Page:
## First-Order Logic and Automated Theorem ProvingThis graduate-level text presents fundamental concepts and results of classical logic in a rigorous mathematical style. Applications to automated theorem proving are considered and usable Prolog programs provided. It will serve both as a first text in formal logic and an introduction to automation issues for students in computer science or mathematics. The book treats propositional logic, first-order logic, and first-order logic with equality. In each case the initial presentation is semantic, to define the intended subjects independently of the choice of proof mechanism. Then many kinds of proof procedure are introduced. Results such as completeness, compactness, and interpolation are established, and theorem provers are implemented in Prolog. This new edition includes material on AE calculus, Herbrand's Theorem, Gentzen's Theorem, and related topics. |

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### Contents

Background | 1 |

Prepositional Logic | 9 |

22 Propositional Logic Syntax | 10 |

23 Propositional Logic Semantics | 14 |

24 Boolean Valuations | 16 |

25 The Placement Theorem | 20 |

26 Uniform Notation | 23 |

28 Normal Forms | 27 |

66 Natural Deduction and Gentzen Sequents | 149 |

Implementing Tableaux and Resolution | 151 |

72 Unification | 152 |

73 Unification Implemented | 161 |

74 FreeVariable Semantic Tableaux | 166 |

75 A Tableau Implementation | 169 |

76 FreeVariable Resolution | 184 |

77 Soundness | 188 |

29 Normal Form Implementations | 35 |

Semantic Tableaux and Resolution | 41 |

32 Propositional Tableaux Implementations | 47 |

33 Propositional Resolution | 51 |

34 Soundness | 55 |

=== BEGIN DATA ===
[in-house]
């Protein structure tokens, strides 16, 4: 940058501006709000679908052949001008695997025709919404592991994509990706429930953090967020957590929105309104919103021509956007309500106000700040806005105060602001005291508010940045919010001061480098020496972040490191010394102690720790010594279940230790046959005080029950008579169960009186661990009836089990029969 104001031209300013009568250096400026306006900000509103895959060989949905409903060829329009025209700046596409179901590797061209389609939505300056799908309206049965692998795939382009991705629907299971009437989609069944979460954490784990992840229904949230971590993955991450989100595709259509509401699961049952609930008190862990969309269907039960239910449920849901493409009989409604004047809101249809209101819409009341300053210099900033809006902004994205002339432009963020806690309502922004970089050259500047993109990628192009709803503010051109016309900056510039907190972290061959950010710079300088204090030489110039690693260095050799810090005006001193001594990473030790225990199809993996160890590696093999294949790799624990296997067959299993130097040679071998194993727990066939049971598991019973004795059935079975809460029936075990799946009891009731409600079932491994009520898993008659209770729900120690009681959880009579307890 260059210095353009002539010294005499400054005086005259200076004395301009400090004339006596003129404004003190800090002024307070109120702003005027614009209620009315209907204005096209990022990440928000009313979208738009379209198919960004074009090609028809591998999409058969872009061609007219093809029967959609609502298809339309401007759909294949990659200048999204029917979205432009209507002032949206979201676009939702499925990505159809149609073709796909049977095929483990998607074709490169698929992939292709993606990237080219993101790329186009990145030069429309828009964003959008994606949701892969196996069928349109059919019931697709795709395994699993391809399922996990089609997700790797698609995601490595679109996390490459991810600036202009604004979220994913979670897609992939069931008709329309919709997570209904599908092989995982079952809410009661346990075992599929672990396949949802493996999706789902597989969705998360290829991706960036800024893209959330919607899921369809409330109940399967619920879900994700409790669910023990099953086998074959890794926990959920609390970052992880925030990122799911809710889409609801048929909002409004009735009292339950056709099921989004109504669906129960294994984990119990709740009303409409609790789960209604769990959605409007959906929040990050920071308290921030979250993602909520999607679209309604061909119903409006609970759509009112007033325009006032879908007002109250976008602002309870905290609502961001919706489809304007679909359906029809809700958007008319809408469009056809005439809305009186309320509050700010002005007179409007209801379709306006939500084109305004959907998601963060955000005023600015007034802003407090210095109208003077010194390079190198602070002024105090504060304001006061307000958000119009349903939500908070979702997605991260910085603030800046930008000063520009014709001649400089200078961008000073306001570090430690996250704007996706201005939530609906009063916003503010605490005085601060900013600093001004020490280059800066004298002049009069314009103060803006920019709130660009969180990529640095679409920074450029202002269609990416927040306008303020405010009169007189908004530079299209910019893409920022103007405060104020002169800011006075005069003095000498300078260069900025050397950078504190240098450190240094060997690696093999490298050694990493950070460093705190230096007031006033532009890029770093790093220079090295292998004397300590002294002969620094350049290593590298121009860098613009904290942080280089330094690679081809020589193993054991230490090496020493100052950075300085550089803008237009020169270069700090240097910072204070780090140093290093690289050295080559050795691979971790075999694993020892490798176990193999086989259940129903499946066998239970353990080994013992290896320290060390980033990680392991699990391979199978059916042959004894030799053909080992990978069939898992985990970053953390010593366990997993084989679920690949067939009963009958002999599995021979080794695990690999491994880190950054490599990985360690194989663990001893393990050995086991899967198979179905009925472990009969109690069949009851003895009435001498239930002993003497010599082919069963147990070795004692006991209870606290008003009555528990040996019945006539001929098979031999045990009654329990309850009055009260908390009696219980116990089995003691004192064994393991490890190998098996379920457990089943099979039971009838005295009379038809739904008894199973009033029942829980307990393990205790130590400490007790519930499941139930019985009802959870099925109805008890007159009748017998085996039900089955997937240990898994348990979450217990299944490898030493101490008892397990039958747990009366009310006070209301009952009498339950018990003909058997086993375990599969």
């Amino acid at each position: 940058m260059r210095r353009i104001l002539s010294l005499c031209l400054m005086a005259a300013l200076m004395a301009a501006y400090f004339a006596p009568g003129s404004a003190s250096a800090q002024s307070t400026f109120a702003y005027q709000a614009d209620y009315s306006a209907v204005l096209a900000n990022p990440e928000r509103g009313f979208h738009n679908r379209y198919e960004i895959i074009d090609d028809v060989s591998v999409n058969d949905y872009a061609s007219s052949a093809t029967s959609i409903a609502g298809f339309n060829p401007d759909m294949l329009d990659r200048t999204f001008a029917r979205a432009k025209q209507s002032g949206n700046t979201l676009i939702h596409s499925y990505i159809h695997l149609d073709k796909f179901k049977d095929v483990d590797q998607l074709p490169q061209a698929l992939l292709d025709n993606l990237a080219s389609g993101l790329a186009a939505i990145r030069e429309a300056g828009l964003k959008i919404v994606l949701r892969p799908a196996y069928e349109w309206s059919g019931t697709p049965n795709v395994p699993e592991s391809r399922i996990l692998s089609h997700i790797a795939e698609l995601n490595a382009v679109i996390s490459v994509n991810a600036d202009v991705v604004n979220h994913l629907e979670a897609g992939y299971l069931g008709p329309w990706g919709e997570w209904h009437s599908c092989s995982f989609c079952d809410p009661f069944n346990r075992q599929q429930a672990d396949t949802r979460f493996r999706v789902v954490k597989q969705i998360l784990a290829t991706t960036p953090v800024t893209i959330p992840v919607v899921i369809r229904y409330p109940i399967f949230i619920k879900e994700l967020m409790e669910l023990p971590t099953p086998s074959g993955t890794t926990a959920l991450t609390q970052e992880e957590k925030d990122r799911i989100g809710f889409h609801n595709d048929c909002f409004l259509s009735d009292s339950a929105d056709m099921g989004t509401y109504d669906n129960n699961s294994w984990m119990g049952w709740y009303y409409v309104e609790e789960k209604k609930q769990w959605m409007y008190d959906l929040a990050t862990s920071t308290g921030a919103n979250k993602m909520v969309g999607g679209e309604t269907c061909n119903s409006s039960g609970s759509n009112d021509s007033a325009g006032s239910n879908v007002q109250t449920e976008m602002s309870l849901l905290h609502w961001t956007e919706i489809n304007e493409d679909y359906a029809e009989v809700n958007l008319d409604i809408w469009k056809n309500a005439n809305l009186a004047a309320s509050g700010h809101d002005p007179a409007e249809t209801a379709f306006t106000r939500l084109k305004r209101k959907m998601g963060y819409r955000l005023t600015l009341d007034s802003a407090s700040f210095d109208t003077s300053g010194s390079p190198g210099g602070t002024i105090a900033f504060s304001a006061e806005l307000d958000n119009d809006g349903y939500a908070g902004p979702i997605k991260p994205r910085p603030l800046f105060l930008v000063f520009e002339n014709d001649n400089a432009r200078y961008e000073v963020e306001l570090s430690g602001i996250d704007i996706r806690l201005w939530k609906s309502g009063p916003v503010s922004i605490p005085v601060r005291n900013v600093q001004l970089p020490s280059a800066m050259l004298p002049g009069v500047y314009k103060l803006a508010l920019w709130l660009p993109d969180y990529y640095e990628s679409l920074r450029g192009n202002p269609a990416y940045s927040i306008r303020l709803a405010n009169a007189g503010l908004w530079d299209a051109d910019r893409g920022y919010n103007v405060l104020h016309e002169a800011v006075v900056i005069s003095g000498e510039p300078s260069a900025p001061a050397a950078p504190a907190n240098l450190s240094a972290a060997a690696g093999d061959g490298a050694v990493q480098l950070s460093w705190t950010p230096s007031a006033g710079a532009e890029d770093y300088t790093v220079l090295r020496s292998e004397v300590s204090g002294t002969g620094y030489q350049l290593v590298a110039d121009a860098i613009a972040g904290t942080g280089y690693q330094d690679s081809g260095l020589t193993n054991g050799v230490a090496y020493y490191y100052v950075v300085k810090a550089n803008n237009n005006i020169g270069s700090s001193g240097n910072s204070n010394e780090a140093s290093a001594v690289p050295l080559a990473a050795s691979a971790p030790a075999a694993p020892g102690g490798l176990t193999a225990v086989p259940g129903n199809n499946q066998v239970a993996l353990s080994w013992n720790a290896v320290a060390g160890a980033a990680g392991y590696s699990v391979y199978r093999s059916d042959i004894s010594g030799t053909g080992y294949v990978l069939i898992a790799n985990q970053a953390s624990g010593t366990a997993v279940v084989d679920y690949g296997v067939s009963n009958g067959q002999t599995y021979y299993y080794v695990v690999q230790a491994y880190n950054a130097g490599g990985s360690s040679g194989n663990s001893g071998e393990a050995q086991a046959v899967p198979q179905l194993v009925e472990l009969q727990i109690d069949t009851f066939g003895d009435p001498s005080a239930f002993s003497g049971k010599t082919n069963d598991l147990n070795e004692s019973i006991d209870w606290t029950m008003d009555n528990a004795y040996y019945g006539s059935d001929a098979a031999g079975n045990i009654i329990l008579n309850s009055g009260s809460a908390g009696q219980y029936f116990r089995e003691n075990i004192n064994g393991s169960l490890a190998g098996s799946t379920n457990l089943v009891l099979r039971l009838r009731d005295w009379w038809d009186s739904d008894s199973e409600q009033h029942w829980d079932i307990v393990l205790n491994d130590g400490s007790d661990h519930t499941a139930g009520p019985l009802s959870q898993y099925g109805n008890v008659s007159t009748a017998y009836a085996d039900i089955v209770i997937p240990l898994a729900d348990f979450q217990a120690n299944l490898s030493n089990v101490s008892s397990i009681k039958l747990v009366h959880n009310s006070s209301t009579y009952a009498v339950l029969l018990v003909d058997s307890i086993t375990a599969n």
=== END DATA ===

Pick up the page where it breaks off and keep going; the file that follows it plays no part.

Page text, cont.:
35 Hintikkas Lemma | 58 |

36 The Model Existence Theorem | 59 |

37 Tableau and Resolution Completeness | 64 |

38 Completeness With Restrictions | 69 |

39 Propositional Consequence | 74 |

Other Propositional Proof Procedures | 77 |

42 Natural Deduction | 86 |

43 The Sequent Calculus | 92 |

44 The DavisPutnam Procedure | 98 |

45 Computational Complexity | 104 |

FirstOrder Logic | 109 |

52 Substitutions | 113 |

53 FirstOrder Semantics | 117 |

54 Herbrand Models | 123 |

55 FirstOrder Uniform Notation | 124 |

56 Hintikkas Lemma | 127 |

57 Parameters | 128 |

58 The Model Existence Theorem | 129 |

59 Applications | 132 |

510 Logical Consequence | 135 |

FirstOrder Proof Procedures | 137 |

62 FirstOrder Resolution | 141 |

63 Soundness | 142 |

64 Completeness | 143 |

65 Hilbert Systems | 146 |

78 FreeVariable Tableau Completeness | 191 |

79 FreeVariable Resolution Completeness | 196 |

Further FirstOrder Features | 203 |

83 Skolemization | 206 |

84 Prenex Form | 209 |

85 The AECalculus | 212 |

86 Herbrands Theorem | 215 |

87 Herbrands Theorem Constructively | 221 |

88 Gentzens Theorem | 225 |

89 Cut Elimination | 228 |

810 Do Cuts Shorten Proofs? | 243 |

811 Craigs Interpolation Theorem | 254 |

812 Craigs Interpolation TheoremConstructively | 257 |

813 Beths Definability Theorem | 263 |

814 Lyndons Homomorphism Theorem | 266 |

Equality | 271 |

92 Syntax and Semantics | 273 |